Home / National Industrial Relations / Countries / Greece / Financial Participation / Legal Background

Financial Participation

In the 1970s, legal provisions for employee financial participation were adopted. Further laws were implemented successively in 1984, 1987, 1990 and 1994, providing tax incentives for both employees and employers.

From 1974 (Law 396/1974) companies transferring shares to their own employees enjoyed favourable tax treatment, provided the shares remained non-negotiable for 5 years after transfer.1 Starting with 1984, several other laws were adopted up till the mid-1990s, providing positive incentives for employee financial participation on both the employee and employer side.

Since 1984, shares transferred to employees in the form of donations or legacies benefit from advantageous tax treatment, provided that they are not traded for a period of 5 years following transfer. Before these provisions could be implemented systematically, the first stage was to allow companies to purchase their own shares to be distributed to their employees. The preliminary conditions for participation schemes were defined by Law No. 1682/1987. The distribution of shares to the employees was covered by Law No. 1731/1987. As from the early 1990’s, companies were thus allowed to release shares to their own employees or those of their subsidiaries.

The distribution of shares was based on a resolution passed by the general meeting. The following forms could be chosen to acquire own stock and redistribute it:2

a) Purchase of shares on the stock exchange

Stock options were offered to employees, i.e. there is a share purchase right to be exercised within 5 years. Up to a maximum of 10% of a company’s share capital (including the stock options) could be distributed to employees and the shares had to be distributed within 12 months following the general meeting’s decision.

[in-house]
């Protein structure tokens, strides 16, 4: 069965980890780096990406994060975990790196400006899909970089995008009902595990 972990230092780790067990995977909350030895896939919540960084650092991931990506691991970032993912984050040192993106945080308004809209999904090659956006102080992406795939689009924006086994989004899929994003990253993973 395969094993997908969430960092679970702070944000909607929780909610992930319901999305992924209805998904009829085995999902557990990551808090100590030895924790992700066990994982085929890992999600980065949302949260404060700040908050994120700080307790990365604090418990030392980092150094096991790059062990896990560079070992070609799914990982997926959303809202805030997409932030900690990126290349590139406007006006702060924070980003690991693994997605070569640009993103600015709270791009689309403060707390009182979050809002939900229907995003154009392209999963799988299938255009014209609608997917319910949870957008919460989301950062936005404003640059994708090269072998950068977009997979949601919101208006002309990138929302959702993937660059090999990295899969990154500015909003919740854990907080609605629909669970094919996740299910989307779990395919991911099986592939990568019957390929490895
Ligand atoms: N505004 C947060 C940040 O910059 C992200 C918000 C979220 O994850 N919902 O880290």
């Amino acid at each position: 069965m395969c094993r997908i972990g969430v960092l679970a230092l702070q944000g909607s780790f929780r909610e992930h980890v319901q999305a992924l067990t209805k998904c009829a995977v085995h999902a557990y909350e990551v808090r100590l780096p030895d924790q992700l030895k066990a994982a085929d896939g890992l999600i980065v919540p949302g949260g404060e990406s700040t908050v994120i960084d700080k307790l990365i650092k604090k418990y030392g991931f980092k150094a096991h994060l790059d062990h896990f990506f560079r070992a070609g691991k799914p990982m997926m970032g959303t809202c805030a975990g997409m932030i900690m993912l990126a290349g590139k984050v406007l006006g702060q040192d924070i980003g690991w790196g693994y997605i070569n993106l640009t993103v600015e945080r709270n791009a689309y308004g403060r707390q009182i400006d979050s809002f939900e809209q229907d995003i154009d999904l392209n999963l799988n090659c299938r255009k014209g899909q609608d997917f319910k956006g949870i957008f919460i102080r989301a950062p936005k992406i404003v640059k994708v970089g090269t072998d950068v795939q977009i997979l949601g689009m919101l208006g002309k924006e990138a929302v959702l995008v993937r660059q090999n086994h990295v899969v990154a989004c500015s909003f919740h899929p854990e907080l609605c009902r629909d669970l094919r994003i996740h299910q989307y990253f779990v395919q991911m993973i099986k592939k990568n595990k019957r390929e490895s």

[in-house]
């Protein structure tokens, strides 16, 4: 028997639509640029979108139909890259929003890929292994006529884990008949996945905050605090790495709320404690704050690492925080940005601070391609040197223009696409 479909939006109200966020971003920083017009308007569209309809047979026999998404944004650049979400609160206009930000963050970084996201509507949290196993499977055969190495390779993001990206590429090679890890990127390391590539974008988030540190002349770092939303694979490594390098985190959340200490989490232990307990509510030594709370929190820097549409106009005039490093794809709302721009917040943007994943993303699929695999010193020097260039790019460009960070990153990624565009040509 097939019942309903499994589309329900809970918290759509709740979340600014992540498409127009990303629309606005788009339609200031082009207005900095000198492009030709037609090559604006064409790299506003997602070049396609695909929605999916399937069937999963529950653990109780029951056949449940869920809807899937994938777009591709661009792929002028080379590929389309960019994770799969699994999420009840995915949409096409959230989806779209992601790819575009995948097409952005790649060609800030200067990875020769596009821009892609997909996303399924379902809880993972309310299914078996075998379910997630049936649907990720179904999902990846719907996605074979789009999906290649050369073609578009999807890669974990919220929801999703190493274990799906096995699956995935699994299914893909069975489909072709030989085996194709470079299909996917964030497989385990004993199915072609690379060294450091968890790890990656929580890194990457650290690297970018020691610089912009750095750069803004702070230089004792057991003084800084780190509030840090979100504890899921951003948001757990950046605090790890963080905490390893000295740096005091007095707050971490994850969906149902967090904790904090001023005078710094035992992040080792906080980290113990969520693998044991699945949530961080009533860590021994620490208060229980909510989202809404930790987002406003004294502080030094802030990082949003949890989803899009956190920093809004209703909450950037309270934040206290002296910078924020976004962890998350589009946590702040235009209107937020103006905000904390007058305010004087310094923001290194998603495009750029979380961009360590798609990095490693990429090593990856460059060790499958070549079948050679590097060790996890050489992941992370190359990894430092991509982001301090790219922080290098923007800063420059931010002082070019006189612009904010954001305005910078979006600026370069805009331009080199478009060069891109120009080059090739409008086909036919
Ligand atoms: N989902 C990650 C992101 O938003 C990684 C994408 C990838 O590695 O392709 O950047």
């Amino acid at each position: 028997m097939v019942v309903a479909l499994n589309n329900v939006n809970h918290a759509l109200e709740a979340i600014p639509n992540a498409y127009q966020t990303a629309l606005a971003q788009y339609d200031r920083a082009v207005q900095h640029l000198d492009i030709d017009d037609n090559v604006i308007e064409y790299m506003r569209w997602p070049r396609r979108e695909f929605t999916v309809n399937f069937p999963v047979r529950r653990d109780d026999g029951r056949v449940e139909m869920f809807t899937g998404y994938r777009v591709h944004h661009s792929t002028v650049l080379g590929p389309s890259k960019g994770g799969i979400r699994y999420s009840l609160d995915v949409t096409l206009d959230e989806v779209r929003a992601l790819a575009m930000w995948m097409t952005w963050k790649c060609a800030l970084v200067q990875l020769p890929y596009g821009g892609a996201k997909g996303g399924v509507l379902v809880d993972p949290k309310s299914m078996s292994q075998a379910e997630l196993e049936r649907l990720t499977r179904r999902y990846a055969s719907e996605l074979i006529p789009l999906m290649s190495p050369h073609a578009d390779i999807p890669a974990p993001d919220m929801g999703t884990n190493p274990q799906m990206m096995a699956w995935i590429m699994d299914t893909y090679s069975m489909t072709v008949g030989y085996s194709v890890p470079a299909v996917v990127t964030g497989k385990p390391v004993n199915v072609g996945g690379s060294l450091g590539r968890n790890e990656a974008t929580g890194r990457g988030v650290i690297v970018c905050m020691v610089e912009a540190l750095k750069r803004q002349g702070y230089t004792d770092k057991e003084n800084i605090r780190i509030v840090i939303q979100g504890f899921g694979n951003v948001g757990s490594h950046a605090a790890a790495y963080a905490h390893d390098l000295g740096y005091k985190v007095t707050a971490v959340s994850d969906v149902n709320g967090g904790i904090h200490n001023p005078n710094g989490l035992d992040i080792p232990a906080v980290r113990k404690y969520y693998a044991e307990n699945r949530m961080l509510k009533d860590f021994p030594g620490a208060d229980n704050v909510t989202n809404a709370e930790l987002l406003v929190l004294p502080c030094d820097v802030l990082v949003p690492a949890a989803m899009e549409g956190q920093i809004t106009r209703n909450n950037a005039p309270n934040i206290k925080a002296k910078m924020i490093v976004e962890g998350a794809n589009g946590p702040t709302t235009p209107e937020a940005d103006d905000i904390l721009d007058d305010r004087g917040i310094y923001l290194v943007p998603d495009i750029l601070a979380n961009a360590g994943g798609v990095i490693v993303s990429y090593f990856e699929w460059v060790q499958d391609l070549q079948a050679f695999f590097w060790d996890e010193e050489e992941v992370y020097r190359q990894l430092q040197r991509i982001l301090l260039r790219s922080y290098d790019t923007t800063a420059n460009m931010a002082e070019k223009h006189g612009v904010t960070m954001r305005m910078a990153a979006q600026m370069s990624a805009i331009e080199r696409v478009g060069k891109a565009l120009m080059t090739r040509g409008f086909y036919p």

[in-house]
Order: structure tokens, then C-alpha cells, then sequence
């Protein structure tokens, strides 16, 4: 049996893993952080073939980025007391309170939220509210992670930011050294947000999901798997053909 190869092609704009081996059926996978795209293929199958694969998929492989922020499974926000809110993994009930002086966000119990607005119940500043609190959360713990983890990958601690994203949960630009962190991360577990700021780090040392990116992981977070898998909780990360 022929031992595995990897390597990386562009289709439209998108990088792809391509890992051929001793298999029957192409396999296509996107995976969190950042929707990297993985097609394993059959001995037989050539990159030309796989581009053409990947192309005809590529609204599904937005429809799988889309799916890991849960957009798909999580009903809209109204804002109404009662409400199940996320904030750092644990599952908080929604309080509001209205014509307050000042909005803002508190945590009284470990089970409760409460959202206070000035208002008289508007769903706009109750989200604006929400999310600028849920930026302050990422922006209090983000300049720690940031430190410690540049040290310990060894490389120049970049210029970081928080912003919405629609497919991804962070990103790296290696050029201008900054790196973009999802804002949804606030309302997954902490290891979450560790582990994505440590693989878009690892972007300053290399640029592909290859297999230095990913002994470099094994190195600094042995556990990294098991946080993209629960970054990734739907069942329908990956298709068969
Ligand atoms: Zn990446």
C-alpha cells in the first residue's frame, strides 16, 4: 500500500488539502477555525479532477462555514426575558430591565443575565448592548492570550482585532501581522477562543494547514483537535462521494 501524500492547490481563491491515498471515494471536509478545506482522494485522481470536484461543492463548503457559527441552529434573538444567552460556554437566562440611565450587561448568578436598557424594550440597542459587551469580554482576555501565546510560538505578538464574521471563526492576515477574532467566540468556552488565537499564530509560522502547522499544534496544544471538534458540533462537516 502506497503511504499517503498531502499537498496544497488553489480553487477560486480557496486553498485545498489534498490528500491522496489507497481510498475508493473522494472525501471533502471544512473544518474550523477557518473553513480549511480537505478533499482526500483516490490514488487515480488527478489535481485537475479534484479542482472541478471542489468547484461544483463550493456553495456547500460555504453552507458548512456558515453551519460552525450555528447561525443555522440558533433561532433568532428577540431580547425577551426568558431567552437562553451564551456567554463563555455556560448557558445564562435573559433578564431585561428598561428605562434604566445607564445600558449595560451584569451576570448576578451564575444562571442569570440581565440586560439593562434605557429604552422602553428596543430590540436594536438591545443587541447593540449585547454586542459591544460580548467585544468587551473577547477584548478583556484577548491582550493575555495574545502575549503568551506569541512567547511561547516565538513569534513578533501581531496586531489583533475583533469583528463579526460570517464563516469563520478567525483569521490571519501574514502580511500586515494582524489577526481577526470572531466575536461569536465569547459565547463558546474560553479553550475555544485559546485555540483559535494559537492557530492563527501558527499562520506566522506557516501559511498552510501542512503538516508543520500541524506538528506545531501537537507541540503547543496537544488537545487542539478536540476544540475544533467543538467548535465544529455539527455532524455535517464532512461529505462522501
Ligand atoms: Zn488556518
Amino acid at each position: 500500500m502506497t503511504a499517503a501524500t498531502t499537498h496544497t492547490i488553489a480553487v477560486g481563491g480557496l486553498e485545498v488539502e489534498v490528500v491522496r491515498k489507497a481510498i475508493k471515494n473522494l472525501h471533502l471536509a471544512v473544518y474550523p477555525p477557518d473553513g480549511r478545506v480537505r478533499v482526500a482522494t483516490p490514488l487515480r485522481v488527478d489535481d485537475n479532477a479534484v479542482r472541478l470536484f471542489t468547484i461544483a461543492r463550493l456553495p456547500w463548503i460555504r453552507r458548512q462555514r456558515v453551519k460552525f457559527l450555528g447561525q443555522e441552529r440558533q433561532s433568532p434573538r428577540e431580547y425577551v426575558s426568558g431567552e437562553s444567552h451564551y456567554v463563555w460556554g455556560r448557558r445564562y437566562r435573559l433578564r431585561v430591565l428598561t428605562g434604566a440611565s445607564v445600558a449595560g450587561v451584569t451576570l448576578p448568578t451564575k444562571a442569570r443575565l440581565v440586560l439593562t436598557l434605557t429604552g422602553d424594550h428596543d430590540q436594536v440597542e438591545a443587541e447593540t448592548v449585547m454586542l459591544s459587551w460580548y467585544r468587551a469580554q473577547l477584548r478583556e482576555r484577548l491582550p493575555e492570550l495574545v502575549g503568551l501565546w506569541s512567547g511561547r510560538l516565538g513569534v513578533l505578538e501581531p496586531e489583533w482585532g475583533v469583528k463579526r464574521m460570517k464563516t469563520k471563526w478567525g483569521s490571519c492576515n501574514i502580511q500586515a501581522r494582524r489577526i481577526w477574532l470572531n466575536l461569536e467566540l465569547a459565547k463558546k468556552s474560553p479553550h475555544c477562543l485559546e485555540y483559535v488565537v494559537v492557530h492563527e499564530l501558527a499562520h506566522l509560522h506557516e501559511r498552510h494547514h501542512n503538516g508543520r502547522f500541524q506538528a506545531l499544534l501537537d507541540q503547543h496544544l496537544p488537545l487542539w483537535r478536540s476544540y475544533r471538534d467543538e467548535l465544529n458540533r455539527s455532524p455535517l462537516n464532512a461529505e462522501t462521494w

b) Capital increase by issuing new shares

The share of profits to be used for the capital increase (followed by the issuing of employee shares covering the capital increase) could not exceed 20% of the total. The shares cannot be transferred for three years without the consent of the general meeting. After this period, the shares become anonymous and are freely transferable. For employees, income from these shares were exempt from taxation and social security contributions. The dividends and interest paid on the shares distributed to personnel are liable to income tax. For the company, share capital distributed to employees is not taxable, but must not exceed 20% of profits.

Compared with the rest of Europe, legislation in this area is very complex, being based on several difference legal sources and with restrictive terms and conditions governing the introduction of participation schemes in joint-stock companies. Even before the economic and financial crisis this tended to prevent employee financial participation from becoming more widespread.3

Wilke, Maack and Partner (2014) Country reports on Financial Participation in Europe. Prepared for www.worker-participation.eu. Reports first published in 2007 and fully updated in 2014.